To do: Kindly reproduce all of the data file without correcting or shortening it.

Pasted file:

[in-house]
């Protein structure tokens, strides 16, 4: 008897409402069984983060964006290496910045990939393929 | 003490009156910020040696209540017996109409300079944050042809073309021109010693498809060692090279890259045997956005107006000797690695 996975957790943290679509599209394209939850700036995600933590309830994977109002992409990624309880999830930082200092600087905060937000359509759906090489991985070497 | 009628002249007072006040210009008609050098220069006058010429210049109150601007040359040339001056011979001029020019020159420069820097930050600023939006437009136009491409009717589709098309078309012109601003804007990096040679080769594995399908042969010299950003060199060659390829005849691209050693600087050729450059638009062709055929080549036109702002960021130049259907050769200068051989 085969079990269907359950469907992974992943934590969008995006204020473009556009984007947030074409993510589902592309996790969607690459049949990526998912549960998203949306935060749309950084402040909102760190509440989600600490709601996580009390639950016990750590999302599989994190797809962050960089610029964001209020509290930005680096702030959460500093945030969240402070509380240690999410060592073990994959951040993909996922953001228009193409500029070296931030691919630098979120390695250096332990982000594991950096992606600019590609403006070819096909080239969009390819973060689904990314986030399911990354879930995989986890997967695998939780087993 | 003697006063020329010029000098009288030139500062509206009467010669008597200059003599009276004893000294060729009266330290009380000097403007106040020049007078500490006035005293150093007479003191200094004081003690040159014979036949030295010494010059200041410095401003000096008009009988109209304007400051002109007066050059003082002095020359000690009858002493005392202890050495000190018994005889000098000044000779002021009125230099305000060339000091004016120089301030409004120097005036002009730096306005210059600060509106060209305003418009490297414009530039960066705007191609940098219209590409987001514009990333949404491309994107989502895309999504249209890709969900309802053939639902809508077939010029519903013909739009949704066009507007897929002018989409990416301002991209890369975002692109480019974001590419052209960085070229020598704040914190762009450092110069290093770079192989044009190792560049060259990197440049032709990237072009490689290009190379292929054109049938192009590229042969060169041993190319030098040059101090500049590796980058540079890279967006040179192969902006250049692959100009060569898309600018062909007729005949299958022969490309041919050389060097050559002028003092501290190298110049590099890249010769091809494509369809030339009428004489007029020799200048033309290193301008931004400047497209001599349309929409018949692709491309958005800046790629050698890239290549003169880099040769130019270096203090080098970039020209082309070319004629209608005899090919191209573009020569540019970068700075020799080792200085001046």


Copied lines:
[in-house]
């Protein structure tokens, strides 16, 4: 008897409402069984983060964006290496910045990939393929 | 003490009156910020040696209540017996109409300079944050042809073309021109010693498809060692090279890259045997956005107006000797690695 996975957790943290679509599209394209939850700036995600933590309830994977109002992409990624309880999830930082200092600087905060937000359509759906090489991985070497 | 009628002249007072006040210009008609050098220069006058010429210049109150601007040359040339001056011979001029020019020159420069820097930050600023939006437009136009491409009717589709098309078309012109601003804007990096040679080769594995399908042969010299950003060199060659390829005849691209050693600087050729450059638009062709055929080549036109702002960021130049259907050769200068051989 085969079990269907359950469907992974992943934590969008995006204020473009556009984007947030074409993510589902592309996790969607690459049949990526998912549960998203949306935060749309950084402040909102760190509440989600600490709601996580009390639950016990750590999302599989994190797809962050960089610029964001209020509290930005680096702030959460500093945030969240402070509380240690999410060592073990994959951040993909996922953001228009193409500029070296931030691919630098979120390695250096332990982000594991950096992606600019590609403006070819096909080239969009390819973060689904990314986030399911990354879930995989986890997967695998939780087993 | 003697006063020329010029000098009288030139500062509206009467010669008597200059003599009276004893000294060729009266330290009380000097403007106040020049007078500490006035005293150093007479003191200094004081003690040159014979036949030295010494010059200041410095401003000096008009009988109209304007400051002109007066050059003082002095020359000690009858002493005392202890050495000190018994005889000098000044000779002021009125230099305000060339000091004016120089301030409004120097005036002009730096306005210059600060509106060209305003418009490297414009530039960066705007191609940098219209590409987001514009990333949404491309994107989502895309999504249209890709969900309802053939639902809508077939010029519903013909739009949704066009507007897929002018989409990416301002991209890369975002692109480019974001590419052209960085070229020598704040914190762009450092110069290093770079192989044009190792560049060259990197440049032709990237072009490689290009190379292929054109049938192009590229042969060169041993190319030098040059101090500049590796980058540079890279967006040179192969902006250049692959100009060569898309600018062909007729005949299958022969490309041919050389060097050559002028003092501290190298110049590099890249010769091809494509369809030339009428004489007029020799200048033309290193301008931004400047497209001599349309929409018949692709491309958005800046790629050698890239290549003169880099040769130019270096203090080098970039020209082309070319004629209608005899090919191209573009020569540019970068700075020799080792200085001046």